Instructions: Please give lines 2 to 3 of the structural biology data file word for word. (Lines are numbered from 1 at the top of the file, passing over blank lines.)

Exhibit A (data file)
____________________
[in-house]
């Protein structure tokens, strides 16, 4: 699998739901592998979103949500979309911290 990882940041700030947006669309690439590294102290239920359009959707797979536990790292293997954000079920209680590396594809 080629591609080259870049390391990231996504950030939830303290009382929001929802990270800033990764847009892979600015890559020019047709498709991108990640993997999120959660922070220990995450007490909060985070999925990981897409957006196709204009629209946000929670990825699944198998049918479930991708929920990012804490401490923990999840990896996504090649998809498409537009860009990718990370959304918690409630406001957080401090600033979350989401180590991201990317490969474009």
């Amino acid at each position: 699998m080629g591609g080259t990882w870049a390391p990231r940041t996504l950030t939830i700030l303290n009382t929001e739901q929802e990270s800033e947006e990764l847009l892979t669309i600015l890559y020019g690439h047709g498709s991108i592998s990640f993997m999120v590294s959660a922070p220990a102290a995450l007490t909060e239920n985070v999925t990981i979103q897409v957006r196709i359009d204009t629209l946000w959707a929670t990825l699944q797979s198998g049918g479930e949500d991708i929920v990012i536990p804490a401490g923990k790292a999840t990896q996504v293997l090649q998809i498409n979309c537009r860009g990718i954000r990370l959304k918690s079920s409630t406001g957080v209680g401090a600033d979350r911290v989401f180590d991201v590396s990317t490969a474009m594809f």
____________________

């Protein structure tokens, strides 16, 4: 699998739901592998979103949500979309911290 990882940041700030947006669309690439590294102290239920359009959707797979536990790292293997954000079920209680590396594809 080629591609080259870049390391990231996504950030939830303290009382929001929802990270800033990764847009892979600015890559020019047709498709991108990640993997999120959660922070220990995450007490909060985070999925990981897409957006196709204009629209946000929670990825699944198998049918479930991708929920990012804490401490923990999840990896996504090649998809498409537009860009990718990370959304918690409630406001957080401090600033979350989401180590991201990317490969474009």
């Amino acid at each position: 699998m080629g591609g080259t990882w870049a390391p990231r940041t996504l950030t939830i700030l303290n009382t929001e739901q929802e990270s800033e947006e990764l847009l892979t669309i600015l890559y020019g690439h047709g498709s991108i592998s990640f993997m999120v590294s959660a922070p220990a102290a995450l007490t909060e239920n985070v999925t990981i979103q897409v957006r196709i359009d204009t629209l946000w959707a929670t990825l699944q797979s198998g049918g479930e949500d991708i929920v990012i536990p804490a401490g923990k790292a999840t990896q996504v293997l090649q998809i498409n979309c537009r860009g990718i954000r990370l959304k918690s079920s409630t406001g957080v209680g401090a600033d979350r911290v989401f180590d991201v590396s990317t490969a474009m594809f």